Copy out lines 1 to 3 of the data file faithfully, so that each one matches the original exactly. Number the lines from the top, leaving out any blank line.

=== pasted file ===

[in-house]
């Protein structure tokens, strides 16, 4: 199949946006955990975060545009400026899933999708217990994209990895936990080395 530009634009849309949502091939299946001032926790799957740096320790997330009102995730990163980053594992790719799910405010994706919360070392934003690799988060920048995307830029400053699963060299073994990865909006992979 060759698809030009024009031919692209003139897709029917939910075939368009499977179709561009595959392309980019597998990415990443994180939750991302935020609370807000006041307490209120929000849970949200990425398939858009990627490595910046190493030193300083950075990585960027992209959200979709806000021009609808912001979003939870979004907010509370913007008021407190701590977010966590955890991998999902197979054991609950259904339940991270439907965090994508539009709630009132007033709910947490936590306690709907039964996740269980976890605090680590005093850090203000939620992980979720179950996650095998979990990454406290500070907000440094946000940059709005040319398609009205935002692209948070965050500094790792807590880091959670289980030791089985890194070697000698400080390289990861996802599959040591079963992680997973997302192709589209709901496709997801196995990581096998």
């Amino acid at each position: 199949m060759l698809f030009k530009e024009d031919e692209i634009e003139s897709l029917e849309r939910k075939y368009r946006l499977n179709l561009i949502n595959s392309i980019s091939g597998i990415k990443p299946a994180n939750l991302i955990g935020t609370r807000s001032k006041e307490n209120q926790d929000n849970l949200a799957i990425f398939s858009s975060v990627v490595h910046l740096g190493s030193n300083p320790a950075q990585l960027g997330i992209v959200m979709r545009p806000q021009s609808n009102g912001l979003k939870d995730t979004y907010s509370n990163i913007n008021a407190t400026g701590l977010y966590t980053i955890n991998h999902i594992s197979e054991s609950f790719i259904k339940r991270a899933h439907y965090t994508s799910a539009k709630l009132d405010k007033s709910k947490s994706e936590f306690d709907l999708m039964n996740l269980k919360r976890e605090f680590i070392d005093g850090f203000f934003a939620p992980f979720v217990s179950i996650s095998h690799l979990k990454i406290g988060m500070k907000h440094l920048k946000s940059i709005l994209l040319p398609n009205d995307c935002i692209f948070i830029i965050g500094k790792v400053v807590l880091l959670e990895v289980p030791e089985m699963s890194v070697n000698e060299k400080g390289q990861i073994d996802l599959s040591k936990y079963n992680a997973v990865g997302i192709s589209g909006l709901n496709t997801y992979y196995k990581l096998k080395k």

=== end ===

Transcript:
[in-house]
């Protein structure tokens, strides 16, 4: 199949946006955990975060545009400026899933999708217990994209990895936990080395 530009634009849309949502091939299946001032926790799957740096320790997330009102995730990163980053594992790719799910405010994706919360070392934003690799988060920048995307830029400053699963060299073994990865909006992979 060759698809030009024009031919692209003139897709029917939910075939368009499977179709561009595959392309980019597998990415990443994180939750991302935020609370807000006041307490209120929000849970949200990425398939858009990627490595910046190493030193300083950075990585960027992209959200979709806000021009609808912001979003939870979004907010509370913007008021407190701590977010966590955890991998999902197979054991609950259904339940991270439907965090994508539009709630009132007033709910947490936590306690709907039964996740269980976890605090680590005093850090203000939620992980979720179950996650095998979990990454406290500070907000440094946000940059709005040319398609009205935002692209948070965050500094790792807590880091959670289980030791089985890194070697000698400080390289990861996802599959040591079963992680997973997302192709589209709901496709997801196995990581096998």
């Amino acid at each position: 199949m060759l698809f030009k530009e024009d031919e692209i634009e003139s897709l029917e849309r939910k075939y368009r946006l499977n179709l561009i949502n595959s392309i980019s091939g597998i990415k990443p299946a994180n939750l991302i955990g935020t609370r807000s001032k006041e307490n209120q926790d929000n849970l949200a799957i990425f398939s858009s975060v990627v490595h910046l740096g190493s030193n300083p320790a950075q990585l960027g997330i992209v959200m979709r545009p806000q021009s609808n009102g912001l979003k939870d995730t979004y907010s509370n990163i913007n008021a407190t400026g701590l977010y966590t980053i955890n991998h999902i594992s197979e054991s609950f790719i259904k339940r991270a899933h439907y965090t994508s799910a539009k709630l009132d405010k007033s709910k947490s994706e936590f306690d709907l999708m039964n996740l269980k919360r976890e605090f680590i070392d005093g850090f203000f934003a939620p992980f979720v217990s179950i996650s095998h690799l979990k990454i406290g988060m500070k907000h440094l920048k946000s940059i709005l994209l040319p398609n009205d995307c935002i692209f948070i830029i965050g500094k790792v400053v807590l880091l959670e990895v289980p030791e089985m699963s890194v070697n000698e060299k400080g390289q990861i073994d996802l599959s040591k936990y079963n992680a997973v990865g997302i192709s589209g909006l709901n496709t997801y992979y196995k990581l096998k080395k």